Intermittent Claudication

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Related to Intermittent Claudication: peripheral vascular disease

intermittent claudication

[‚in·tər¦mit·ənt klȯ·də′kā·shən]
Cramping pain or weakness in the lower extremities during exercise, caused by occlusion of the arteries.
McGraw-Hill Dictionary of Scientific & Technical Terms, 6E, Copyright © 2003 by The McGraw-Hill Companies, Inc.
The following article is from The Great Soviet Encyclopedia (1979). It might be outdated or ideologically biased.

Intermittent Claudication


pain in the gastrocnemius muscles during walking, caused by insufficient blood supply to the lower extremities. It was described by J. M. Charcot in 1858.

The Great Soviet Encyclopedia, 3rd Edition (1970-1979). © 2010 The Gale Group, Inc. All rights reserved.
References in periodicals archive ?
Gaspar, "Vasculitides as a rare cause of intermittent claudication," Bratislava Medical Journal, vol.
Randomized clinical trial of angiotensin-converting enzyme inhibitor, ramipril, in patients with intermittent claudication. Br J Surg.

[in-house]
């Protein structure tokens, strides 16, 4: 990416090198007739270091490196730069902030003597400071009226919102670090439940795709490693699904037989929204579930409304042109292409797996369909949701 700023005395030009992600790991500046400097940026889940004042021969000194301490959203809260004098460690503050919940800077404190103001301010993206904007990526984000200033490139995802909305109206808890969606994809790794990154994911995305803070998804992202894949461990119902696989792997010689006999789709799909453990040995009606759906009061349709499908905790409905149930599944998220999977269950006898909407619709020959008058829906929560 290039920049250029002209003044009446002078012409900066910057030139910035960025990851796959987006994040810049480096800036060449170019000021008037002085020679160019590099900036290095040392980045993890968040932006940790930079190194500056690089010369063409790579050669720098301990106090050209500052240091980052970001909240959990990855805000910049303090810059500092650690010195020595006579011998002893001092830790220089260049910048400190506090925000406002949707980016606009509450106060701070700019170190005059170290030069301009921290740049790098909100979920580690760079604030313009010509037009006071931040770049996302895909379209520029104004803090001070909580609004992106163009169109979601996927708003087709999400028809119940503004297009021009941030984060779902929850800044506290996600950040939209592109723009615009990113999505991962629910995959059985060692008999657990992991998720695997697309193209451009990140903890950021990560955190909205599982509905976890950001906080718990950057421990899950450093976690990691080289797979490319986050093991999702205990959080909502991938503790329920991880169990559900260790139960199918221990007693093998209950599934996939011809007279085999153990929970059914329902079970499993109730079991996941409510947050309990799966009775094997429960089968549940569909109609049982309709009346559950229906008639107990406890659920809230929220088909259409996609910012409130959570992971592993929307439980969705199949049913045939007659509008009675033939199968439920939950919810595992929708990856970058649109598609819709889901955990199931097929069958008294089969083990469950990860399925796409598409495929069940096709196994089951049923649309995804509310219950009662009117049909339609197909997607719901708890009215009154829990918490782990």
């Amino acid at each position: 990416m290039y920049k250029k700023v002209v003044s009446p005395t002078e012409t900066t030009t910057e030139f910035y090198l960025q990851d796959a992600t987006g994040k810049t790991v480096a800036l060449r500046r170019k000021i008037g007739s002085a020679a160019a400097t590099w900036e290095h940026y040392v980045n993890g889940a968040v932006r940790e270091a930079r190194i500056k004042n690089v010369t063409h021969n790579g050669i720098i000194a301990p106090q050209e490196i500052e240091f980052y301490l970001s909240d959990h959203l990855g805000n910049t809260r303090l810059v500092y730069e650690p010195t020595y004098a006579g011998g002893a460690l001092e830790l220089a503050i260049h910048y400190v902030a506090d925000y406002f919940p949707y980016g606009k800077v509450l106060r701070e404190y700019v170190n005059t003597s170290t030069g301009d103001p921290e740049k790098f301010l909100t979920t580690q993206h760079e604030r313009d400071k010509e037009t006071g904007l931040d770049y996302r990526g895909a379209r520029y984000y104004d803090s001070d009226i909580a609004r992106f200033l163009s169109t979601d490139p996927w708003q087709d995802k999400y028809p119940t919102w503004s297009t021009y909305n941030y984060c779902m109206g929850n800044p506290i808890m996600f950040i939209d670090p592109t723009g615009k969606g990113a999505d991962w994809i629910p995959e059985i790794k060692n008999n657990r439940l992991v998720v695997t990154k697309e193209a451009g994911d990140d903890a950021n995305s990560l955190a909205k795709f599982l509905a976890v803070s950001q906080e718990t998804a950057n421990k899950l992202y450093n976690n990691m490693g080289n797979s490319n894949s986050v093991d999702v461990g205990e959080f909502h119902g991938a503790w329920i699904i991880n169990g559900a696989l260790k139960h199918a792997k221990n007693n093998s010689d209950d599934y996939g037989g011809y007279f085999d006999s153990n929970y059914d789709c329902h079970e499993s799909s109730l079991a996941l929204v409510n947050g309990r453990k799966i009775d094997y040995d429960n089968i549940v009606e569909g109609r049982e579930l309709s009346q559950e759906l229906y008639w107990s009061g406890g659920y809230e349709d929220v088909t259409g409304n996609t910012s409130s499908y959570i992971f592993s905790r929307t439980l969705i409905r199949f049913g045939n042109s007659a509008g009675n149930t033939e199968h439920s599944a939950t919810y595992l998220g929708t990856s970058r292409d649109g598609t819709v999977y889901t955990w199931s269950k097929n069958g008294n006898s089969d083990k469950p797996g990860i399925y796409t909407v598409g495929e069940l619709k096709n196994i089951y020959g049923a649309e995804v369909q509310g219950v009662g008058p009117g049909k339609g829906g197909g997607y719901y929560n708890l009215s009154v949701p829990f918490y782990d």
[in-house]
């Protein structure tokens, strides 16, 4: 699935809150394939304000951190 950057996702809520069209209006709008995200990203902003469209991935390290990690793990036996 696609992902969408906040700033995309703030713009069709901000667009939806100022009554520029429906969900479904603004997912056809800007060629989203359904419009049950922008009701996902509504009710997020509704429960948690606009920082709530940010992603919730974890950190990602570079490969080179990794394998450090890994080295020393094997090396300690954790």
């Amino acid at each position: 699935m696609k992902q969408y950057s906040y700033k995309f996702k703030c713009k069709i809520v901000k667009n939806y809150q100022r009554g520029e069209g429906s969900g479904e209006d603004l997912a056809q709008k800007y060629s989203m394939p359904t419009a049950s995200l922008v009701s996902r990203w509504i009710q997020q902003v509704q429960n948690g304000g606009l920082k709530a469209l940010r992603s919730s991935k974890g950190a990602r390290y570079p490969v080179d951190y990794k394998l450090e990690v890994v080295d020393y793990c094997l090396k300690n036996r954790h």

* The report reviews key players involved in the therapeutics development for Intermittent Claudication and enlists all their major and minor projects
Effect of cilostazol in patients with intermittent claudication: a randomized double blind placebo-controlled study.
[8] evaluated the improvement in gait after surgical treatment of patients with neurogenic intermittent claudication. Papadakis et al.
History of intermittent claudication and history of pain during walking, standing, walking uphill (Edinburgh questionnaire) was taken.
Many people with PAD have mild or no symptoms, and only about 10 percent of people with PAD have typical intermittent claudication. Nevertheless, PAD is very common and affects about 8 million Americans.
Intermittent claudication is defined as fatigue, discomfort, or pain that occurs in specific lower limb muscle groups during effort as the result of exercise-induced ischemia that is usually relieved by rest (1).
The frequency of low ABI is 32% and symptoms of intermittent claudication is 3.3%.
The review included RCTs of population groups with history of coronary artery disease or myocardial infarction; patients with intermittent claudication or hypercholesterolemia; and patients with implantable cardioverter defibrillators, as well as prospective cohorts of healthy populations.
We report the case of an Olympic taekwondo athlete with an atypical bilateral intermittent claudication that represented a handicap in her performance during competition fight.
Based on the clinical signs and results of the diagnostic workup, the presumptive diagnosis was intermittent claudication, a condition caused by peripheral vascular disease and defined as intermittent weakness and pain in the legs induced by exercise and relieved by rest.

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